When it comes to communicating with clients and customers, avoid reiterating the problems the pandemic is causing you. Remember, they are living this, too, so try to bring light and excitement to your team and clients when possible. Look at these new challenges as an opportunity to discover new ways of serving your customers. 

Lesson 4: Communication May Change, But It Never Goes Away

Just because the pandemic brought the majority of physical engagement to a halt didn’t mean that we weren’t interacting with one another. It just meant that we had to find alternative ways to do so, namely social media and videoconferencing platforms.

You should always look for ways to connect with your clients and customers wherever they gather — online or off. There’s no excuse for radio silence, even in the most challenging of circumstances. Remember that if you’re not showing up, you can’t expect clients to.

Lesson 5: People Put More Trust In Those Who Are Transparent 

While we’ve just touched on how we should be a voice of optimism, that doesn’t mean you should lie about the struggles you’re having. People connect to other real people. Don’t be afraid to share real information about how your business has changed, especially if it may affect people, help them or simply help them to connect with you.

Especially during this time, update your homepage and social media consistently to offer the best information. Even if you feel you have little to say, at least have a notice saying you are business as usual. If you avoid mentioning it at all, customers may assume you are inactive.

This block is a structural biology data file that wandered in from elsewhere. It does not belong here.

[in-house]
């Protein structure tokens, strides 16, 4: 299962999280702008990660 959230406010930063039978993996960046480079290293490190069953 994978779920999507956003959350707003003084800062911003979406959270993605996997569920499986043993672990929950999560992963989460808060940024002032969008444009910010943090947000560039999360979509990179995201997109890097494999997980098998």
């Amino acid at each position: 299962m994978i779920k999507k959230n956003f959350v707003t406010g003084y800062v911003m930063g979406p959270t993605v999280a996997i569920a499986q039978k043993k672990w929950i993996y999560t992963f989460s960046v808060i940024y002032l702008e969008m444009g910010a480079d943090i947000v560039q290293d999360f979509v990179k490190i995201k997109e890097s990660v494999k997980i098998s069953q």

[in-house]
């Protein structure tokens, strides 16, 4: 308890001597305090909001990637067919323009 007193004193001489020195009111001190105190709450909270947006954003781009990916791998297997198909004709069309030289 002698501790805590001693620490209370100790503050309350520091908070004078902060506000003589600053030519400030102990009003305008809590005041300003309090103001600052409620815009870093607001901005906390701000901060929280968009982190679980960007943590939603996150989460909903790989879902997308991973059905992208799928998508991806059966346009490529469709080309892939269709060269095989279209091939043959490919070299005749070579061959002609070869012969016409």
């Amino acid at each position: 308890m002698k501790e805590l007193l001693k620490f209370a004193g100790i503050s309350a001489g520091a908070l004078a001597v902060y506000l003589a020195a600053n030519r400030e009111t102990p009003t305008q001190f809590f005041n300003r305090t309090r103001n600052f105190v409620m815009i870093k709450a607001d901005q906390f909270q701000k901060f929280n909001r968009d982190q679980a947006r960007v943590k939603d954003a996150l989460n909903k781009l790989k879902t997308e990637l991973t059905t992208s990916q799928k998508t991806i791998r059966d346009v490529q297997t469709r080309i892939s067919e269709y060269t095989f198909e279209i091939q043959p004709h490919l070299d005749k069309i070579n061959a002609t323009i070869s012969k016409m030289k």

Connecting and communicating with your audience this way may feel pointless, but creating a bond with customers so they trust you is one of the absolute best things you can do for your business to help you succeed in good times and bad.

Lesson 6: Don’t Let Failure Be An Option

Blaming uncontrollable circumstances for subpar results is always convenient and gives you an excuse to give up. If you are in an industry that is only needed when groups of people can be together, you need to be able to adapt and reinvent your business so that you can carry on.

This could mean creating new products or services to cover a new or different need, changing the way in which you manufacture or provide services, finding other means of selling your products, or coming up with creative ways to sell when people are trying to save money, such as offering clever promotions.

Business is never easy, but it’s even more challenging in times like these. An unfaltering determination and commitment to serve your audience, clients and customers will help you get through anything. That determination has allowed my company to grow and create something we are all proud of, and thanks to our clear communication to our customers, we have been immensely successful. If you can carry these six lessons with you long after the pandemic is over and we have all embraced the new normal, you’ll likely find success.